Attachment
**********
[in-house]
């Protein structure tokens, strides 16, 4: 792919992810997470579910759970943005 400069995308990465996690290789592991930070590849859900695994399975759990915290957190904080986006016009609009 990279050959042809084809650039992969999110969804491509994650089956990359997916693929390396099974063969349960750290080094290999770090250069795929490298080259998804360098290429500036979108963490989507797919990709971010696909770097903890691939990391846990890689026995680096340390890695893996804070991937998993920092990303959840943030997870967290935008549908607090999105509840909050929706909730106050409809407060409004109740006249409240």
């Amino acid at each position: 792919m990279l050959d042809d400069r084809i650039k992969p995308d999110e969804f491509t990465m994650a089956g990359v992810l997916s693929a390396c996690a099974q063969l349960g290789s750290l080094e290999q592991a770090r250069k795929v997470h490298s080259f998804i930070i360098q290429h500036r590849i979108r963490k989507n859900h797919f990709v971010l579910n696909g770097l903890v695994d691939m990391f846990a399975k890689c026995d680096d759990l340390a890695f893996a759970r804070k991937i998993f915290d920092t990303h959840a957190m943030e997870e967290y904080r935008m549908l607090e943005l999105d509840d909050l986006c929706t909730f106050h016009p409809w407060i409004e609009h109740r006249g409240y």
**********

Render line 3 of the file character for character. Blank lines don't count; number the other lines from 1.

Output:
């Amino acid at each position: 792919m990279l050959d042809d400069r084809i650039k992969p995308d999110e969804f491509t990465m994650a089956g990359v992810l997916s693929a390396c996690a099974q063969l349960g290789s750290l080094e290999q592991a770090r250069k795929v997470h490298s080259f998804i930070i360098q290429h500036r590849i979108r963490k989507n859900h797919f990709v971010l579910n696909g770097l903890v695994d691939m990391f846990a399975k890689c026995d680096d759990l340390a890695f893996a759970r804070k991937i998993f915290d920092t990303h959840a957190m943030e997870e967290y904080r935008m549908l607090e943005l999105d509840d909050l986006c929706t909730f106050h016009p409809w407060i409004e609009h109740r006249g409240y």